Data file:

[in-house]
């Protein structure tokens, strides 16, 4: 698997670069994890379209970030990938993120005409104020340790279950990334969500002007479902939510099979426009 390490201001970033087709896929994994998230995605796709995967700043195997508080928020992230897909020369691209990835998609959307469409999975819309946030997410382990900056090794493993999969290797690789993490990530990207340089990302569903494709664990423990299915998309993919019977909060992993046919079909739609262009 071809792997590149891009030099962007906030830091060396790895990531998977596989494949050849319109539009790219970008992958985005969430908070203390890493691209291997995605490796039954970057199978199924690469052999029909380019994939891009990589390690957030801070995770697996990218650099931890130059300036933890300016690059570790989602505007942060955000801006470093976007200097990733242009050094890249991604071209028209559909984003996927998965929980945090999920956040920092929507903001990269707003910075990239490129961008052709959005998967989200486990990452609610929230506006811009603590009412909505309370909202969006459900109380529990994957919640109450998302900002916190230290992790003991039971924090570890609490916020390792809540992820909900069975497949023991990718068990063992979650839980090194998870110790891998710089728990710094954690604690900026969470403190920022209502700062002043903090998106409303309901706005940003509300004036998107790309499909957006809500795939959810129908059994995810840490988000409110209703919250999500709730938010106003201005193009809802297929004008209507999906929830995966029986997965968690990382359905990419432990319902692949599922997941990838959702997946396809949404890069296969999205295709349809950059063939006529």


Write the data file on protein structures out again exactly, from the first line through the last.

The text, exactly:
[in-house]
């Protein structure tokens, strides 16, 4: 698997670069994890379209970030990938993120005409104020340790279950990334969500002007479902939510099979426009 390490201001970033087709896929994994998230995605796709995967700043195997508080928020992230897909020369691209990835998609959307469409999975819309946030997410382990900056090794493993999969290797690789993490990530990207340089990302569903494709664990423990299915998309993919019977909060992993046919079909739609262009 071809792997590149891009030099962007906030830091060396790895990531998977596989494949050849319109539009790219970008992958985005969430908070203390890493691209291997995605490796039954970057199978199924690469052999029909380019994939891009990589390690957030801070995770697996990218650099931890130059300036933890300016690059570790989602505007942060955000801006470093976007200097990733242009050094890249991604071209028209559909984003996927998965929980945090999920956040920092929507903001990269707003910075990239490129961008052709959005998967989200486990990452609610929230506006811009603590009412909505309370909202969006459900109380529990994957919640109450998302900002916190230290992790003991039971924090570890609490916020390792809540992820909900069975497949023991990718068990063992979650839980090194998870110790891998710089728990710094954690604690900026969470403190920022209502700062002043903090998106409303309901706005940003509300004036998107790309499909957006809500795939959810129908059994995810840490988000409110209703919250999500709730938010106003201005193009809802297929004008209507999906929830995966029986997965968690990382359905990419432990319902692949599922997941990838959702997946396809949404890069296969999205295709349809950059063939006529």